For anyone who has a fear of flying, even a short period of time on an airplane can cause anxiety.
Christine Korol, a registered psychologist based in Vancouver, says for the most part, there are two common reasons people are scared to fly: afraid of a plane crash resulting in death, or fear having a panic attack while being trapped on a plane.
A recent essay from the New York Times reveals people may also feel more anxiety as of late due to an “era of terror.”
“Usually, people just avoid flying,” Korol tells Global News. “If they do have to fly for a wedding or a funeral — or some other forced reason to go — they show up for treatment a week before the flight.”
Korol adds while this is one way to control your anxiety, most experts recommend coming two to six months prior to your trip (if possible).
According to an ’80s U.S.-based report on the fear of flying, researchers found 18 per cent of participants were anxious about flying, and 12.6 per cent were afraid.
People feared mechanical issues on the plane, flying in bad weather, flying at night and flying over water. Flyfright.com, a news site for flying-related material, adds women were twice as likely to experience the fear of flying.
READ MORE: Mindfulness and anxiety
The Transportation Safety Board of Canada reported 251 aviation accidents in 2015, an eight per cent decrease over a five-year period. There were 23 fatalities.
“The 2015 estimate of flying activity is 4,353,000 hours, and the accident rate for Canadian-registered aircraft was 5.1 accidents per 100,000 flying hours, an increase from the previous year’s accident rate of 4.8,” the board notes.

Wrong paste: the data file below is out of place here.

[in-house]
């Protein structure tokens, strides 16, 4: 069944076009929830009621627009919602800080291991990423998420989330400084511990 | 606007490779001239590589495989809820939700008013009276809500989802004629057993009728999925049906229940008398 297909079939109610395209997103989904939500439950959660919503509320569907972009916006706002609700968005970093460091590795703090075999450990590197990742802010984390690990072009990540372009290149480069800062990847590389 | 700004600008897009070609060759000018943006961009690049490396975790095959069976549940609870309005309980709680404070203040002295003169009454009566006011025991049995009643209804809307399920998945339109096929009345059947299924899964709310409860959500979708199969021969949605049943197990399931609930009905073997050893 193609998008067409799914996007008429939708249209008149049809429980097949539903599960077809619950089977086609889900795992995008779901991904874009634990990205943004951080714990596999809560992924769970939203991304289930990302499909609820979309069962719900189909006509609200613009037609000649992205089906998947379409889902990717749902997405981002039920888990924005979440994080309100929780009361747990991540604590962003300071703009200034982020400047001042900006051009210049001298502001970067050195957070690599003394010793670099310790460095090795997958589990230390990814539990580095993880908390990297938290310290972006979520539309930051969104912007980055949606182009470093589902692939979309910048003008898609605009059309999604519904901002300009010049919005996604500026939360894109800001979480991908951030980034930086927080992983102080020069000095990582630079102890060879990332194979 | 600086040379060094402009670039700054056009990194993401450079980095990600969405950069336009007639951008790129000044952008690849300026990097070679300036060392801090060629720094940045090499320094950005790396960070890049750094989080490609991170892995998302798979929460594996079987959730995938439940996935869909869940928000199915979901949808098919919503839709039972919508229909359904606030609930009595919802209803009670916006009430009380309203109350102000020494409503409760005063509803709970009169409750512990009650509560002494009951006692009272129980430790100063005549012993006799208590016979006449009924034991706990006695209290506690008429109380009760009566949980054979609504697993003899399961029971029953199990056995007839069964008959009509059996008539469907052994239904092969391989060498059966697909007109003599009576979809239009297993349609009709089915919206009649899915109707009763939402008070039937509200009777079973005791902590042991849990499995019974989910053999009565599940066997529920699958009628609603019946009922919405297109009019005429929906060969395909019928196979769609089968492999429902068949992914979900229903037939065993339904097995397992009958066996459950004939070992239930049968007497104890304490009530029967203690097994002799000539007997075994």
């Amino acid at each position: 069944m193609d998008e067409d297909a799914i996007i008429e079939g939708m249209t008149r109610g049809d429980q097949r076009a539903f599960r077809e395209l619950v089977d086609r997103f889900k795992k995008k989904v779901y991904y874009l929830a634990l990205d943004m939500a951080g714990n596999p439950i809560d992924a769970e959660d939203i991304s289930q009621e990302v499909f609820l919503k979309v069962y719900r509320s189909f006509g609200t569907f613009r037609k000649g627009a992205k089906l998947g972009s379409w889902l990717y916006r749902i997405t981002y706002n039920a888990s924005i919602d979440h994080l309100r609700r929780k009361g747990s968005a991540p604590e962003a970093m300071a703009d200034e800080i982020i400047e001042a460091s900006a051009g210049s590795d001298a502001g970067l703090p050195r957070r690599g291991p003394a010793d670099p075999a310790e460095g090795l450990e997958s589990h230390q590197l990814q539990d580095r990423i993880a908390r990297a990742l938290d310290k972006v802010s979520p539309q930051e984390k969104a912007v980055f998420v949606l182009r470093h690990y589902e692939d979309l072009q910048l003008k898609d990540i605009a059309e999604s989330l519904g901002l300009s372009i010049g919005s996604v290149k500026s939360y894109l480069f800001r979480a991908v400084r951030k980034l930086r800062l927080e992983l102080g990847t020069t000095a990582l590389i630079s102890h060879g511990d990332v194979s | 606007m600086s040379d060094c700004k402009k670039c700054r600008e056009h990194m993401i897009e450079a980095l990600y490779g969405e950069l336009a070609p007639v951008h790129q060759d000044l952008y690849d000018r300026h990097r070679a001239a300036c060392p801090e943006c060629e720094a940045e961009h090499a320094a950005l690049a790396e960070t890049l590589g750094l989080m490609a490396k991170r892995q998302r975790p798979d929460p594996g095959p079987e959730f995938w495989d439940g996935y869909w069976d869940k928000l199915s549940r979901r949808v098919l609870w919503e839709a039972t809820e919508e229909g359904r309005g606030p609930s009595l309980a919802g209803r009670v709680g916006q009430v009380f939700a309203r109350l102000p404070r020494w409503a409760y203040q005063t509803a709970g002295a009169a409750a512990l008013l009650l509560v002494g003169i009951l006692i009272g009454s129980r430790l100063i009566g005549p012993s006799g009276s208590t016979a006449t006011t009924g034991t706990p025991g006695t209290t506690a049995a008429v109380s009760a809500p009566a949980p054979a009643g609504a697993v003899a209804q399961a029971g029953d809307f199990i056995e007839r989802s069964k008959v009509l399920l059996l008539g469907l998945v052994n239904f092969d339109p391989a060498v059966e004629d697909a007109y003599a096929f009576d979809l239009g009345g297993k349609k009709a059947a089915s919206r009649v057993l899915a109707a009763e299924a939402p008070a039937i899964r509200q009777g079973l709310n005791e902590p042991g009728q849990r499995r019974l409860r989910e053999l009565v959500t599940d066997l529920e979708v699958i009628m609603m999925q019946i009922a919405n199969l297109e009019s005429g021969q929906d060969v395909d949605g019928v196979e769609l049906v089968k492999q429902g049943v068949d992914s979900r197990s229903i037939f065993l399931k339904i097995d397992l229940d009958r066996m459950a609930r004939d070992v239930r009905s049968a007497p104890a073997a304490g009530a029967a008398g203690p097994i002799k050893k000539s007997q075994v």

To put that in perspective, in 2014, there was a reported 1,834 motor vehicle fatalities in Canada.
Korol says there are a few steps people can take when it comes to the fear of death via flying.
“We can do some work about understanding flying and looking at the real risks to challenge some of their assumptions,” she says. “The next step is to use imagery to visualize their flight. I usually get them to describe the scene where they see themselves packing for the trip, getting to the airport, checking in, waiting at the gate and boarding the plane.”
She adds that she looks over the script, and looks for “hot spots” in their story where they are fearful.
“[It’s] usually things like, ‘There isn’t enough air on the plane and I’m gasping for breath,’ or ‘When they close the door of the airplane, it sounds like they are closing the lid of my coffin,'” she explains. “We challenge and rewrite the narrative so it’s not so scary. For example, ‘I look around and see the other passengers are calm and relaxed. Everyone has pink cheeks and has plenty of air to breath.'”
And for people who are fearful of panic attacks, Korol says she teaches them the physical symptoms of anxiety.
“We might induce panic-like sensations in the session by hyperventilating together,” she explains. “For practice, I might have them find somewhere they can’t ‘escape’ to bring on the symptoms of panic and not leave. This will help them trust that they can have a panic attack on the plane and be OK.”
Korol says for the most part, distractions while you’re on the flight don’t work either — this won’t help you get over the fear of flying.
“Distraction may help you white knuckle your way through the flight, but if you were properly treated, you don’t need it,” she says. “Instead of distractions, bring a ‘cheat sheet’ of your coping strategies or self-statements.”
Remind yourself that other passengers are not choking or anxious, for example, and keep telling yourself why you want to fly.
“The idea is that you go on the flight ‘as if’ you are not afraid of flying and conduct yourself accordingly. You can even have a coffee if you like — the best way to treat the symptoms is to bring on the symptoms and do it anyway.”
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